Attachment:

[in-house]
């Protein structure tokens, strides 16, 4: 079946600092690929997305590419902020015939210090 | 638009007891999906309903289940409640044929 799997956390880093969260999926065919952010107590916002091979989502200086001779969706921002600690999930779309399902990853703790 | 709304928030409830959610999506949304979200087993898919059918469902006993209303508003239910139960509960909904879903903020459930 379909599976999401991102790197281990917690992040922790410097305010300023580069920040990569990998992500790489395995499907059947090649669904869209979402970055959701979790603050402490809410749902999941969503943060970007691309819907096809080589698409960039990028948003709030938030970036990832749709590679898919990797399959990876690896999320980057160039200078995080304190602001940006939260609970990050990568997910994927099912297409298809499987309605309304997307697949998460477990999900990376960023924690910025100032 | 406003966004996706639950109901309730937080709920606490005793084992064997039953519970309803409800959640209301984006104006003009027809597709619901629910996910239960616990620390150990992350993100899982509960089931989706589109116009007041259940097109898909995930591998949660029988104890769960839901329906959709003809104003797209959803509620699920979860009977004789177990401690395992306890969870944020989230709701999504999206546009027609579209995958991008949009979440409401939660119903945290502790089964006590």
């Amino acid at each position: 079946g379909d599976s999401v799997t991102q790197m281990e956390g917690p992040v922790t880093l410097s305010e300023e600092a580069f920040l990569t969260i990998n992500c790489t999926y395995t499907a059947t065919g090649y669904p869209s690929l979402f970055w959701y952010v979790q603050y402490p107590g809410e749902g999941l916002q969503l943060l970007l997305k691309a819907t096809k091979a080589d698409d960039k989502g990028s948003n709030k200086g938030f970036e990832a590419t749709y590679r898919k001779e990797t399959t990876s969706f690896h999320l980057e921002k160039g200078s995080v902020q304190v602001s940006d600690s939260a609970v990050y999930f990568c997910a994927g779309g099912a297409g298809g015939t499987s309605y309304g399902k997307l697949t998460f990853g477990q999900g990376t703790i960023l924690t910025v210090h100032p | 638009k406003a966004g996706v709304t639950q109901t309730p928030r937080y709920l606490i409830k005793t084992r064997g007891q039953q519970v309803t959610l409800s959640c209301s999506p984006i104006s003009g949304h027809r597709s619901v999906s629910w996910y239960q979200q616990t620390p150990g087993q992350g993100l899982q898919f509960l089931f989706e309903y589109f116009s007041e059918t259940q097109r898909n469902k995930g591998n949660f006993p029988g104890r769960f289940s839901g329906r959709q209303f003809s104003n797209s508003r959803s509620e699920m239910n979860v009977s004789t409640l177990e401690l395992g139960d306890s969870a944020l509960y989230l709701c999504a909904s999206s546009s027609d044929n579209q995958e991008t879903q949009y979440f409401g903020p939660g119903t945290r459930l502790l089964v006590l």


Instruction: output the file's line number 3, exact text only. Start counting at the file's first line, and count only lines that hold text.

């Amino acid at each position: 079946g379909d599976s999401v799997t991102q790197m281990e956390g917690p992040v922790t880093l410097s305010e300023e600092a580069f920040l990569t969260i990998n992500c790489t999926y395995t499907a059947t065919g090649y669904p869209s690929l979402f970055w959701y952010v979790q603050y402490p107590g809410e749902g999941l916002q969503l943060l970007l997305k691309a819907t096809k091979a080589d698409d960039k989502g990028s948003n709030k200086g938030f970036e990832a590419t749709y590679r898919k001779e990797t399959t990876s969706f690896h999320l980057e921002k160039g200078s995080v902020q304190v602001s940006d600690s939260a609970v990050y999930f990568c997910a994927g779309g099912a297409g298809g015939t499987s309605y309304g399902k997307l697949t998460f990853g477990q999900g990376t703790i960023l924690t910025v210090h100032p | 638009k406003a966004g996706v709304t639950q109901t309730p928030r937080y709920l606490i409830k005793t084992r064997g007891q039953q519970v309803t959610l409800s959640c209301s999506p984006i104006s003009g949304h027809r597709s619901v999906s629910w996910y239960q979200q616990t620390p150990g087993q992350g993100l899982q898919f509960l089931f989706e309903y589109f116009s007041e059918t259940q097109r898909n469902k995930g591998n949660f006993p029988g104890r769960f289940s839901g329906r959709q209303f003809s104003n797209s508003r959803s509620e699920m239910n979860v009977s004789t409640l177990e401690l395992g139960d306890s969870a944020l509960y989230l709701c999504a909904s999206s546009s027609d044929n579209q995958e991008t879903q949009y979440f409401g903020p939660g119903t945290r459930l502790l089964v006590l």